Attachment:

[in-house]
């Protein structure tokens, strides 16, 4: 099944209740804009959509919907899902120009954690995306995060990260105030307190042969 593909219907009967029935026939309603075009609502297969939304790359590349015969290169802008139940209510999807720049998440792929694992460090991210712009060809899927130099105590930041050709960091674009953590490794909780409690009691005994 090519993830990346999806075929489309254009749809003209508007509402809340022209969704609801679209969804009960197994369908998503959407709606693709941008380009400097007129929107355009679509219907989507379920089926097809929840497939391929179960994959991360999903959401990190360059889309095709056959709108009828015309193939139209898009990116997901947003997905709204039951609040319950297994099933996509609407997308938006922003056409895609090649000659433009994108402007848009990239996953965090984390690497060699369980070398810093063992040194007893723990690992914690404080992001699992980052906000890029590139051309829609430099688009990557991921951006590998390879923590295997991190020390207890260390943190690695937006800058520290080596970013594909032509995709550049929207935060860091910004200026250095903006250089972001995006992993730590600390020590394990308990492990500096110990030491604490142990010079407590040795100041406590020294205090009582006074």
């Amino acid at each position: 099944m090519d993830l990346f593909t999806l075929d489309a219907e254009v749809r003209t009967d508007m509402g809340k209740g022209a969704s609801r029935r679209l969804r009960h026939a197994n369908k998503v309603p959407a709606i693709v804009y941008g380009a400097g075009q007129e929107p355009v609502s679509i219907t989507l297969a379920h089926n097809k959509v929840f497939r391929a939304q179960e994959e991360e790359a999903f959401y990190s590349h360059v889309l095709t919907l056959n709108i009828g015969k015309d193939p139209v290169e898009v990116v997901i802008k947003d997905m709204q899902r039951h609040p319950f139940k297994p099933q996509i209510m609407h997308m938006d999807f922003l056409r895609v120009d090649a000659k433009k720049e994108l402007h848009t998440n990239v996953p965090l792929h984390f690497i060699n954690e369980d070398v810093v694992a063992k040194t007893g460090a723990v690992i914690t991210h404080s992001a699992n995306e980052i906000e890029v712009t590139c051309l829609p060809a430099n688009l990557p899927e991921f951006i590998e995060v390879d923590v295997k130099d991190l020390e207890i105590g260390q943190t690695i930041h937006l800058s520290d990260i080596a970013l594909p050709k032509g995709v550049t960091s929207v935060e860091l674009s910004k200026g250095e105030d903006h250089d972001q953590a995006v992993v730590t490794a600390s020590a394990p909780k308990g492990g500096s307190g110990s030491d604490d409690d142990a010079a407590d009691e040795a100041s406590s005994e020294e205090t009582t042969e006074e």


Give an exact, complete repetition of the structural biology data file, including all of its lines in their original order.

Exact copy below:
[in-house]
């Protein structure tokens, strides 16, 4: 099944209740804009959509919907899902120009954690995306995060990260105030307190042969 593909219907009967029935026939309603075009609502297969939304790359590349015969290169802008139940209510999807720049998440792929694992460090991210712009060809899927130099105590930041050709960091674009953590490794909780409690009691005994 090519993830990346999806075929489309254009749809003209508007509402809340022209969704609801679209969804009960197994369908998503959407709606693709941008380009400097007129929107355009679509219907989507379920089926097809929840497939391929179960994959991360999903959401990190360059889309095709056959709108009828015309193939139209898009990116997901947003997905709204039951609040319950297994099933996509609407997308938006922003056409895609090649000659433009994108402007848009990239996953965090984390690497060699369980070398810093063992040194007893723990690992914690404080992001699992980052906000890029590139051309829609430099688009990557991921951006590998390879923590295997991190020390207890260390943190690695937006800058520290080596970013594909032509995709550049929207935060860091910004200026250095903006250089972001995006992993730590600390020590394990308990492990500096110990030491604490142990010079407590040795100041406590020294205090009582006074």
């Amino acid at each position: 099944m090519d993830l990346f593909t999806l075929d489309a219907e254009v749809r003209t009967d508007m509402g809340k209740g022209a969704s609801r029935r679209l969804r009960h026939a197994n369908k998503v309603p959407a709606i693709v804009y941008g380009a400097g075009q007129e929107p355009v609502s679509i219907t989507l297969a379920h089926n097809k959509v929840f497939r391929a939304q179960e994959e991360e790359a999903f959401y990190s590349h360059v889309l095709t919907l056959n709108i009828g015969k015309d193939p139209v290169e898009v990116v997901i802008k947003d997905m709204q899902r039951h609040p319950f139940k297994p099933q996509i209510m609407h997308m938006d999807f922003l056409r895609v120009d090649a000659k433009k720049e994108l402007h848009t998440n990239v996953p965090l792929h984390f690497i060699n954690e369980d070398v810093v694992a063992k040194t007893g460090a723990v690992i914690t991210h404080s992001a699992n995306e980052i906000e890029v712009t590139c051309l829609p060809a430099n688009l990557p899927e991921f951006i590998e995060v390879d923590v295997k130099d991190l020390e207890i105590g260390q943190t690695i930041h937006l800058s520290d990260i080596a970013l594909p050709k032509g995709v550049t960091s929207v935060e860091l674009s910004k200026g250095e105030d903006h250089d972001q953590a995006v992993v730590t490794a600390s020590a394990p909780k308990g492990g500096s307190g110990s030491d604490d409690d142990a010079a407590d009691e040795a100041s406590s005994e020294e205090t009582t042969e006074e």